What does it look like for a seminary to be welcoming and inclusive for people with disabilities? How might students theologically engage with issues and concerns surrounding disabilities? In what ways can we equip pastors, theologians, missionaries and psychologists to be more sensitive to the issues surrounding disabilities? These are some of the core concerns of Able Theology, a student group at Fuller Theological Seminary.
Able Theology, made up of students with and without disabilities, aims to foster a greater sense of community among students, faculty and staff at Fuller by encouraging greater participation of people with disabilities in the life of the seminary. In doing so, the group aims to generate a larger vision among seminary students training to be pastors, theologians, missionaries and psychologists that accounts for the diverse experiences and perspectives of people with disabilities. This engagement, it is hoped, will equip students, faculty and staff for more holistic ministry as they encounter people with disabilities. Such engagement contributes to generating a greater sensitivity not only to the potential challenges people with disabilities might face but also to unconscious ableist biases against people with disabilities that might be present in congregations, cross-cultural contexts and even in the broader arena of theological discourse.
While pastors, theologians, missionaries and psychologists undoubtedly encounter people with disabilities in their respective work, disabilities are not a common topic of conversation among seminary students. Indeed, in my systematic theology courses, for example, discussion of disabilities only occurred once when I raised questions about how they fit into the broader theological conversations. Furthermore, thinking about and engaging disabilities theologically is often not a central concern of theology, intercultural studies, or psychology classes. It is in this context that Able Theology at Fuller seeks to foster wider engagement with disabilities from a theological perspective, both in terms of curriculum and in welcoming students with disabilities to participate in the academic and social life of the seminary.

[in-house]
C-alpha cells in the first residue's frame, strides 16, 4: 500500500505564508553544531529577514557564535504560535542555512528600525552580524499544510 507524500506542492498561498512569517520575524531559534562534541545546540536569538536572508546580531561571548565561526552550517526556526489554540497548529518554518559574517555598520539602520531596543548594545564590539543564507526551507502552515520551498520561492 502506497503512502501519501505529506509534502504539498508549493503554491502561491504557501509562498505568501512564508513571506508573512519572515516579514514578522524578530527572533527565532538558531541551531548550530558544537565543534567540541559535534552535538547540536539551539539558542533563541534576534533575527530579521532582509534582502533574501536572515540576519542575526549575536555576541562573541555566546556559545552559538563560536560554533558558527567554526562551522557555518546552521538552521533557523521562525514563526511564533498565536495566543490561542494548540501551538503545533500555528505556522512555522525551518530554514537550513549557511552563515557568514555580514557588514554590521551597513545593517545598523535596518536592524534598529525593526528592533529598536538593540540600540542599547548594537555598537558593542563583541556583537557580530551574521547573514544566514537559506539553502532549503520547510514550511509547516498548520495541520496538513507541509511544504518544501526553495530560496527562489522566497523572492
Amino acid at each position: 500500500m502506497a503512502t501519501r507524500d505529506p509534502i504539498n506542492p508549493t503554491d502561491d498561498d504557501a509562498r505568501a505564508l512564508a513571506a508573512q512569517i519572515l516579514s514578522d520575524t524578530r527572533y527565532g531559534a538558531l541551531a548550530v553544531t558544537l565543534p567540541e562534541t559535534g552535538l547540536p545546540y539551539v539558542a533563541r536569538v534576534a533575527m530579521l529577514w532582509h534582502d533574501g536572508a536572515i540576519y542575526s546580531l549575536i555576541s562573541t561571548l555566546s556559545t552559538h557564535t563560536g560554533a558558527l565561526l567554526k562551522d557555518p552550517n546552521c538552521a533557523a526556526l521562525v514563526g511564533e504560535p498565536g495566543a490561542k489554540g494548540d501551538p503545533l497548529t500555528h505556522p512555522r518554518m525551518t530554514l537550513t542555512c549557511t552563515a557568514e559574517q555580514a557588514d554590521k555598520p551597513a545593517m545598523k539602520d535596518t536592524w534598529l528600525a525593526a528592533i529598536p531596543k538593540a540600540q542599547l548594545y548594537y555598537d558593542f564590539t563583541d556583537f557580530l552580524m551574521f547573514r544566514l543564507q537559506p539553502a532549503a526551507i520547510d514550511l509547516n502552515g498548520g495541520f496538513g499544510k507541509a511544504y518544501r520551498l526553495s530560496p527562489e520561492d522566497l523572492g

Started in 2013 by Fuller students Esther Lee and Bethany Fox, Able Theology invites students, faculty and staff to begin having conversations about disabilities in the context of seminary life. Discussions range from fostering an understanding of different models of disabilities (social and medical) to how we understand disabilities theologically in a broken and fallen world. Speakers have included Drs. John Swinton and Brian Brock as well as Dr. Amos Yong, currently on faculty at Fuller. Monthly meetings have addressed topics of Biblical understanding of disability and healing, inspiration porn (see Stella Young’s TED talk), and as well as offering opportunities for sharing by students with disabilities about their experiences at Fuller, both positive and negative.
Of central importance to Able Theology is seeking to understand what it means to be made in the image of God and how people with disabilities fit into this understanding. Without such understanding, people with disabilities easily become marginalized and, although unintentional, unwelcoming environments are often the consequence. By amplifying the voices and experiences of people with disabilities, all the while considering such voices and experiences in light of Scripture, Able Theology contributes to the community and academic life of Fuller Theological Seminary by encouraging a more welcoming and inclusive environment that opens students, faculty and staff to encountering the Trinitarian God in the context of disabilities.